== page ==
This would seem to mean that the whole thing is largely a matter of luck, with which I would be the first to agree, having been blessed with good fortune through most of my working life. But I would be remiss if I didn’t add that if you want to wander, you’re going to have to work at it and give up the one thing that most non-wanderers prize so highly-the illusion of security.

I say “illusion” because the most “secure” people I’ve encountered are, when you come right down to it, the least secure once they have been removed from job and home and bank account. While those unfortunate enough to be locked into some despised and unrewarding job are even worse off. And if I have been favoured with good luck all down the years, I can also quickly single out scores of men and women spread around this beleaguered old world who, without “luck”, have managed to live lives of freedom and adventure (that curious word) beyond the wildest dreams of the stay-at-homes who, when fresh out of school, opted for that great destroyer of men’s souls, security.”

In my opinion a truly great book, and the way I try to live my life.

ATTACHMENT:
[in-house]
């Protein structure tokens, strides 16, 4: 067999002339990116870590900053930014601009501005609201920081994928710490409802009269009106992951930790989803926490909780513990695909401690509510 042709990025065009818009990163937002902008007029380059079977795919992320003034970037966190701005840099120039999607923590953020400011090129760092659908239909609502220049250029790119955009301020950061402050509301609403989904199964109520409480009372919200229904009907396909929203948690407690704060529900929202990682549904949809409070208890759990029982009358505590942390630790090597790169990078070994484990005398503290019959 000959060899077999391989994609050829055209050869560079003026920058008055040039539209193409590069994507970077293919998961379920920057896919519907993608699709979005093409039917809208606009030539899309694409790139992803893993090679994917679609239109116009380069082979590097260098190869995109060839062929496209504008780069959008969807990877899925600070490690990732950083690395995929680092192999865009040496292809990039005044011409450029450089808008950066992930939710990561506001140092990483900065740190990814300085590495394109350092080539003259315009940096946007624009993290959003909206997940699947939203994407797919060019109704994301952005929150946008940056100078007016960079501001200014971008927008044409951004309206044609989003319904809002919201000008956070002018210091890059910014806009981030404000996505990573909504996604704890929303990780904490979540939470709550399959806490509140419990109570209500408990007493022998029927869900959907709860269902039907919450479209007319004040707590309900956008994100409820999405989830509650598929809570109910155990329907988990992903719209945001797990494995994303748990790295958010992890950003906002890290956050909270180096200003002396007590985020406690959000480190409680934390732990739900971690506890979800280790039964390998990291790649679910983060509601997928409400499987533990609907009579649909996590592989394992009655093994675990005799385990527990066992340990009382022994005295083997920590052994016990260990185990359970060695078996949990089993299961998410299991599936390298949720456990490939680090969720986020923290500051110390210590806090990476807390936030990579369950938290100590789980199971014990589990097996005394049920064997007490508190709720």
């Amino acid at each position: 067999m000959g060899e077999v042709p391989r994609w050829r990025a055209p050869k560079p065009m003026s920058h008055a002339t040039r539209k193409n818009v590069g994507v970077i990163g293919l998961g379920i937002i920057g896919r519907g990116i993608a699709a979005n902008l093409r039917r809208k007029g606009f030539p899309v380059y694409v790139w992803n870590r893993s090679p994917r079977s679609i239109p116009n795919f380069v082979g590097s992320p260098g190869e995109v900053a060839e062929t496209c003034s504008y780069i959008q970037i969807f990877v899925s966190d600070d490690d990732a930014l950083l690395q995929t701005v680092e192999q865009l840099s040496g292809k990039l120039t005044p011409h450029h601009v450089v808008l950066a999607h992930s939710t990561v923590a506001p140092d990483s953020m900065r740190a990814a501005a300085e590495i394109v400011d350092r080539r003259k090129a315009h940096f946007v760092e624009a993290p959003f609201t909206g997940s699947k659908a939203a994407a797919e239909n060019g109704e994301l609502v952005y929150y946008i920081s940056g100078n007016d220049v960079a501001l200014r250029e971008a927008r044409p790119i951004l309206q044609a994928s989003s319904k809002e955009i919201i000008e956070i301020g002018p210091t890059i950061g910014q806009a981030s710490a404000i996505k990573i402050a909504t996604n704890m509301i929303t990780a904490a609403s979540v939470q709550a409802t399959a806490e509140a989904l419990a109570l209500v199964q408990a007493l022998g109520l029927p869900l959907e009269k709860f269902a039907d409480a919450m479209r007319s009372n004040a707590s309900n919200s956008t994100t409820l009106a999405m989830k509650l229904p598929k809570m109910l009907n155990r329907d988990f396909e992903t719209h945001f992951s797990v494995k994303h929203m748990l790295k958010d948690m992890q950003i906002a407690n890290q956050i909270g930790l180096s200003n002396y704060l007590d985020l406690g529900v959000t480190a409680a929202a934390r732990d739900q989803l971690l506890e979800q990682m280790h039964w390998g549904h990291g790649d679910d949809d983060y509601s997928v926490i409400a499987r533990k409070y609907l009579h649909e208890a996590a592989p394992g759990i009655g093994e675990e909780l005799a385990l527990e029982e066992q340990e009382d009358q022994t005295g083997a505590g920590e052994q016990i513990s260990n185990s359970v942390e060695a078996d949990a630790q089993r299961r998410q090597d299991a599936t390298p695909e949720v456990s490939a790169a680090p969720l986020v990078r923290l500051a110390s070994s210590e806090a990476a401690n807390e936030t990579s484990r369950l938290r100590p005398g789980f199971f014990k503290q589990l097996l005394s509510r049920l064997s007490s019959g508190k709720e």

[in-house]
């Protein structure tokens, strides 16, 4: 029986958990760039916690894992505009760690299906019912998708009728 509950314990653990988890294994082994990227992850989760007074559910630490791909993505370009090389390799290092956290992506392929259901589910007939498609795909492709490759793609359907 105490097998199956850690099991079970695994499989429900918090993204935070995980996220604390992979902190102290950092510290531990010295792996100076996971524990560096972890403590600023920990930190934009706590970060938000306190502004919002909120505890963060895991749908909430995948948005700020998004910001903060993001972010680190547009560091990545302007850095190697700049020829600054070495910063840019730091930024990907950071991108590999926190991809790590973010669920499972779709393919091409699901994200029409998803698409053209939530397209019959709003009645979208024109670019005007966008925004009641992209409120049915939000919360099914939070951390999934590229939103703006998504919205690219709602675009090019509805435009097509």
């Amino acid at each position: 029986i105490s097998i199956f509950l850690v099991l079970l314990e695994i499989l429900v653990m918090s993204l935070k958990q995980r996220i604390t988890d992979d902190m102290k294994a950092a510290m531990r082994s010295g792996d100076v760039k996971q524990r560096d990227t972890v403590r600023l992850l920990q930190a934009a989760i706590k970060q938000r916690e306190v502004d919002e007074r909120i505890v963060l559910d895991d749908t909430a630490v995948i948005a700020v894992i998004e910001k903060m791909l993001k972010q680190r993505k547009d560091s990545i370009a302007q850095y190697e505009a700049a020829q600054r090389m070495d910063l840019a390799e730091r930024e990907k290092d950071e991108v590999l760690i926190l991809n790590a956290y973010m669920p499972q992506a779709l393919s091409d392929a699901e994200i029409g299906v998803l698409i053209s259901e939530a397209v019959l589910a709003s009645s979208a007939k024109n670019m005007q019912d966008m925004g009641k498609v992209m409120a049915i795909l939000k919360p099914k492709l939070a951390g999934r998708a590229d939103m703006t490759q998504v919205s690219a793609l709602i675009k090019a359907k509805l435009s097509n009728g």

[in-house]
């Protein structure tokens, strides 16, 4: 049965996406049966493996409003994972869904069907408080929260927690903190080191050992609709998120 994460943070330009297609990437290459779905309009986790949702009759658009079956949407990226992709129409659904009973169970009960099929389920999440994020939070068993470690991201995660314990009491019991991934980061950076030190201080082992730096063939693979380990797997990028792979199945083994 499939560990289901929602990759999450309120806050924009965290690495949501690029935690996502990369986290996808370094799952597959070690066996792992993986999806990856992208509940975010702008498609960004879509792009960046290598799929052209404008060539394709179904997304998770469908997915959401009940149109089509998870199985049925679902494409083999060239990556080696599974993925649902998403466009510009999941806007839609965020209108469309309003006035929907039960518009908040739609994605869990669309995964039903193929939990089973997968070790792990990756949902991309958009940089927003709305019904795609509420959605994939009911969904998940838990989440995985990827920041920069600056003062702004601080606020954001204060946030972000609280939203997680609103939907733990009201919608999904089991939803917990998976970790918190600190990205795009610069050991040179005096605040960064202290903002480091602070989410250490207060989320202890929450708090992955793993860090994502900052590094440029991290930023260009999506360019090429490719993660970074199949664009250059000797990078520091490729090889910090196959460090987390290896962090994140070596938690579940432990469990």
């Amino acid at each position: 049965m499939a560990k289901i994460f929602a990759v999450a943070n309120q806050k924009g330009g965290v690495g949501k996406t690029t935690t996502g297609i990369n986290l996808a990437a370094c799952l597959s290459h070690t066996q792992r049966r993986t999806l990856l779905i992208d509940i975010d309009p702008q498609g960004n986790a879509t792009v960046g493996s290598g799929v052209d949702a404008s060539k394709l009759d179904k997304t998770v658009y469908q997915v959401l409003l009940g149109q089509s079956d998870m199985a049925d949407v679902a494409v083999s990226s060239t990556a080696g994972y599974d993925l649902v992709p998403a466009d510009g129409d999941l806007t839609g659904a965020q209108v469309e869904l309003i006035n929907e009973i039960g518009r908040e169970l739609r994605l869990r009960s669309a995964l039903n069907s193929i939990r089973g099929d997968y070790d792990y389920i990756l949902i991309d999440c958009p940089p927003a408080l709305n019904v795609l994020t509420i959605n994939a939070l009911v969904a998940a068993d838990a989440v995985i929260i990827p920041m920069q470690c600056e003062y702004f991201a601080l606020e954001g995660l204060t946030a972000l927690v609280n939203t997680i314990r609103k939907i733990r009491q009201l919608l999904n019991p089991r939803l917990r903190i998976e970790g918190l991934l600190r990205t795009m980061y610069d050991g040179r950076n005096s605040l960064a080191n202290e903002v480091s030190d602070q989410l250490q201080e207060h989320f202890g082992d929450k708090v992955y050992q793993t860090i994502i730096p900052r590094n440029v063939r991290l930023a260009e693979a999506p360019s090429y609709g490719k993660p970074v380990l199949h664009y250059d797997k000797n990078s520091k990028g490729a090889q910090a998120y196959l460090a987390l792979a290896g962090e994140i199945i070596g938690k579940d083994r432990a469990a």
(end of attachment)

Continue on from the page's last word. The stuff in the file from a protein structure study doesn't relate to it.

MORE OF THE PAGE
ISBN 978-1-57409-048-2

Wednesday, 16 February 2011

Only half the message and half the truth !

Time and time again, I read posts on forums where people state they followed the eat starchy carbs advice and their diabetes control went nowhere. One very high profile forum monitor (now on 30 carbs a day) soaked up hook line and sinker, the diet of death, and followed the NHS and usual dietician advice re. carbs for over ten years. After a myriad of serious health problems, he saw the light re. carbs and starchy foods.

However, he states at every opportunity, he is also low fat. This guy has rejected, totally, his advisers re carbs. but believes what his healthcare professionals have told him re. saturated fat and cardio disease. I would like to ask him two questions.